Some 40 years worth of observing and interacting with the Great Barrier Reef has given Wendy Morris unique insight into the way we can manage its future.
In my 40 years here on the Great Barrier Reef, the world has seen global population and environmental pressures increase.
We have seen environmental crises from a mixture of natural and human influences. On the reef here I've seen the effects of excessive trawling, cyclones, crown of thorns starfish and coral bleaching.
There are a lot more people around now to observe these crises - including researchers. When I was first here we were more likely to see a Vietnamese fishing boat stealing clams than we were to see anyone else.
These periodic crises - especially if they're visible and filmable - get huge media coverage and usually create controversy.
During a crisis, the media and the people speaking to the media have a choice.
If presented as a threat with inevitable dire consequences - such as the reef dying in our lifetime - all it does is generate panic, depression, hand wringing and - importantly - a global perception that there's no point going to the reef because it's dying. Taking that approach is the real threat.
A much better approach is to use the recent bleaching event as a wake up call and opportunity to build awareness of the need to maintain SYSTEM INTEGRITY - to build reef resilience and maintain biodiversity.
The mechanisms to do this have been well identified by the Australian Institute of Marine Science (AIMS) and the Great Barrier Reef Marine Park Authority (GBRMPA). Both organisations and others have identified, for example, good water quality and no-take zones as refugia for biodiversity replenishment.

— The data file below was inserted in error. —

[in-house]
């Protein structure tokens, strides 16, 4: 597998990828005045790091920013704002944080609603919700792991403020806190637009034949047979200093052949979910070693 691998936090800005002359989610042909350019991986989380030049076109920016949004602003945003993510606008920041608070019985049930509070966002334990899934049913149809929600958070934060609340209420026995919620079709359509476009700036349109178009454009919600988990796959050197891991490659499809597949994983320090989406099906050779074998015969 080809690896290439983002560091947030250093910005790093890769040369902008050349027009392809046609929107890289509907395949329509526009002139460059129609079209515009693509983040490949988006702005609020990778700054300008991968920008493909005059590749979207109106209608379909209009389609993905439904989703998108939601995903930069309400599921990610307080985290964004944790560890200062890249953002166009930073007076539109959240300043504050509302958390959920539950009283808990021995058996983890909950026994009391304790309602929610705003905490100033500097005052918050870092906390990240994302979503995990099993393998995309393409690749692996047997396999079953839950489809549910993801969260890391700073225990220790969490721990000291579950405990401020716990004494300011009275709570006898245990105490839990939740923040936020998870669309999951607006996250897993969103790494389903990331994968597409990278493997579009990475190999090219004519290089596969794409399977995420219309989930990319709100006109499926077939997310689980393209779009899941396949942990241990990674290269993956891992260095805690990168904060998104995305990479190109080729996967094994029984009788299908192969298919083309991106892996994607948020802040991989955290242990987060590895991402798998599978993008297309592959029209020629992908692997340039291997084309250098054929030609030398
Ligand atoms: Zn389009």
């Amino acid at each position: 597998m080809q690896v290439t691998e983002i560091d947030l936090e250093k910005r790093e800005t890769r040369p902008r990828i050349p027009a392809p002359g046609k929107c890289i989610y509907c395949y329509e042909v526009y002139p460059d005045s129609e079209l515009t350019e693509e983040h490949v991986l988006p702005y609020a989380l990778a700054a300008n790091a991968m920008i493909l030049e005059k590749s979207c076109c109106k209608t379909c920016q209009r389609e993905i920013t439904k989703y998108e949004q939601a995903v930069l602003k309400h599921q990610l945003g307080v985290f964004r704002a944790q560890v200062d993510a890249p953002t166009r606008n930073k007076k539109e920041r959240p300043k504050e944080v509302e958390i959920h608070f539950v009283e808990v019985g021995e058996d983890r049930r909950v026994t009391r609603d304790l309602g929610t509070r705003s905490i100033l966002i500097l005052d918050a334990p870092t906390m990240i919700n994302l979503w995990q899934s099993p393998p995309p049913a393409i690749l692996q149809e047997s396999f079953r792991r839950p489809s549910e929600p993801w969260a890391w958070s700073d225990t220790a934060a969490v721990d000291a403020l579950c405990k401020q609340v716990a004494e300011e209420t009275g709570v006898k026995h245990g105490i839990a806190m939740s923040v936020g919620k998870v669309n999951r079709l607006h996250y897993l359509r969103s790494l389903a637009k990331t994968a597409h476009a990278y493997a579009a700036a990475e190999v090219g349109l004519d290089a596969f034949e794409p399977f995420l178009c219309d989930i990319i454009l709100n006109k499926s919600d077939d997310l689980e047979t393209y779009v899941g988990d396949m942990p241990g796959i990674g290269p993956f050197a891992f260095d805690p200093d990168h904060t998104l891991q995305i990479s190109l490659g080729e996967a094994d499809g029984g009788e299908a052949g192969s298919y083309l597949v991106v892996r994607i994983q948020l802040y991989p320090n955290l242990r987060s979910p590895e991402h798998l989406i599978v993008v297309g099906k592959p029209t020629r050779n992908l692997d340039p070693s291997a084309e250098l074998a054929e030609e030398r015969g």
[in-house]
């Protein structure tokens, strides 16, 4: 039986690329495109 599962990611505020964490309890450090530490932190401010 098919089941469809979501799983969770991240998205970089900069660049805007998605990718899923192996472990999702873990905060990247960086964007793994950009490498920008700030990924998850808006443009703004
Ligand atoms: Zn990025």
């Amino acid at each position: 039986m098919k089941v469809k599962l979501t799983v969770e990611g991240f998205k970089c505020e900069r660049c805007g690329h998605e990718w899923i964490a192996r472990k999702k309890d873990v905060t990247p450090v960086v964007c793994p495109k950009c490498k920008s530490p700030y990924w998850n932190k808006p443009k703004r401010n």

Nature is already remarkably resilient.
Coral reefs have been around for close to 500 million years in various forms and have evolved through dramatic climatic changes.
Our modern reefs are remarkably diverse and resilient systems composed of millions of tiny cogs in a giant wheel, and it's this complexity that gives it dynamic stability.
One of the main contributors to that diversity is the relatively recently evolved Acropora spp - the plates and staghorns - that are fast growing and create a wide variety of habitats for many other reef animals.
They are also the most vulnerable to coral bleaching. So while reefs have recovered in past major events we are probably entering new territory.
Again though, as David Attenborough has recently repeated: "the resilience of the natural world gives you great hope, really."
We do need the science, but science needs to be a helpful tool that encourages our own society to become embedded within the greater society of the natural world.
If science makes people feel guilty and alienated it will not achieve its greatest gift - an objective and rationale view of our world based on fact.
The reef is nature's greatest masterpiece - it inspires, it is magnificent and its processes can point to smarter ways to collaborate, use resources efficiently and to grow global resilience.
One way to use science within society right now is to get more people out to the reef to see and experience first hand its remarkable beauty and complexity.
Reef tourism operators are almost without exception passionate and careful custodians of our reefs.
Most have marine biologists or reef interpreters to help their visitors use a different lens to see the reef. We need people from Melbourne and Mumbai, Sydney and Shanghai, Terrigal and Timbuctoo to experience the reef.
When we observe we become aware
When we are aware we care
When we care we conserve
Everyone can do something. We have large scale problems but the solutions are fine scale.
Many are already doing a great job and are role models for "treading lightly" - often those whose daily lives are engaged with the natural world.
Many farmers, individuals and companies are reducing waste, minimising energy consumption and doing things smarter.
Spending time quietly in the natural world is probably the most important and urgent lesson for citizens of all ages in our society today.